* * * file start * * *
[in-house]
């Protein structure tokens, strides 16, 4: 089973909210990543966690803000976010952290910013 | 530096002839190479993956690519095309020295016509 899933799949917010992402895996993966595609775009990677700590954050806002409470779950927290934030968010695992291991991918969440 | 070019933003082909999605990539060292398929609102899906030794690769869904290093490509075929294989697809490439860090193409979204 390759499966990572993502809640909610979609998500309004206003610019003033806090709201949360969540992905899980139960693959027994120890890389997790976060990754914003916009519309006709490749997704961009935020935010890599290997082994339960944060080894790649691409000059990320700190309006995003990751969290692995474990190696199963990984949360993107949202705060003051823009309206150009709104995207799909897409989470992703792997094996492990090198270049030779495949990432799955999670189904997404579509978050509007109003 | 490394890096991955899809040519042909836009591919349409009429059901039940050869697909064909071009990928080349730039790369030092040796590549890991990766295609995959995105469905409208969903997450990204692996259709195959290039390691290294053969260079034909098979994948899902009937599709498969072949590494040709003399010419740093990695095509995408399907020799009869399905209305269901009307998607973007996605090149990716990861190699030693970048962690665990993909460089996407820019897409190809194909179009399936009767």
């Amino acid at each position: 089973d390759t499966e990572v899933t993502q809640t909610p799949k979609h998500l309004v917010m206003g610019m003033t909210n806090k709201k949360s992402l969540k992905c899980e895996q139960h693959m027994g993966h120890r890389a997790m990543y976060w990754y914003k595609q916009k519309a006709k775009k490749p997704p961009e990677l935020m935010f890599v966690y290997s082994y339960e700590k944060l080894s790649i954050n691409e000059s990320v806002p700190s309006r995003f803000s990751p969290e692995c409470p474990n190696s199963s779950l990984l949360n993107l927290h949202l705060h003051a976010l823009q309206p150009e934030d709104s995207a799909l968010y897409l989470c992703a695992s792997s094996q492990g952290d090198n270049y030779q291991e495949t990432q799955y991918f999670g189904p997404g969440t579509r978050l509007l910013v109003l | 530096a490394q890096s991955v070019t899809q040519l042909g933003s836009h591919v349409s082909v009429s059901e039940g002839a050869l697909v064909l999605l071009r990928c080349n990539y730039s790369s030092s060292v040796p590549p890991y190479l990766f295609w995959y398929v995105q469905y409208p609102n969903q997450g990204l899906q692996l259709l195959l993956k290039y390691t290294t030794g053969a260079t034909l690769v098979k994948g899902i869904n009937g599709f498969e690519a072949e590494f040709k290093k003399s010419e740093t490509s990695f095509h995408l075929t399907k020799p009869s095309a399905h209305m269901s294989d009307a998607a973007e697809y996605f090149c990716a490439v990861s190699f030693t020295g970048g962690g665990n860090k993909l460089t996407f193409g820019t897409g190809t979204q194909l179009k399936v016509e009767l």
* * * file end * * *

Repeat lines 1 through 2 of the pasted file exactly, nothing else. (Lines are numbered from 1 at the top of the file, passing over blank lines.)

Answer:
[in-house]
């Protein structure tokens, strides 16, 4: 089973909210990543966690803000976010952290910013 | 530096002839190479993956690519095309020295016509 899933799949917010992402895996993966595609775009990677700590954050806002409470779950927290934030968010695992291991991918969440 | 070019933003082909999605990539060292398929609102899906030794690769869904290093490509075929294989697809490439860090193409979204 390759499966990572993502809640909610979609998500309004206003610019003033806090709201949360969540992905899980139960693959027994120890890389997790976060990754914003916009519309006709490749997704961009935020935010890599290997082994339960944060080894790649691409000059990320700190309006995003990751969290692995474990190696199963990984949360993107949202705060003051823009309206150009709104995207799909897409989470992703792997094996492990090198270049030779495949990432799955999670189904997404579509978050509007109003 | 490394890096991955899809040519042909836009591919349409009429059901039940050869697909064909071009990928080349730039790369030092040796590549890991990766295609995959995105469905409208969903997450990204692996259709195959290039390691290294053969260079034909098979994948899902009937599709498969072949590494040709003399010419740093990695095509995408399907020799009869399905209305269901009307998607973007996605090149990716990861190699030693970048962690665990993909460089996407820019897409190809194909179009399936009767």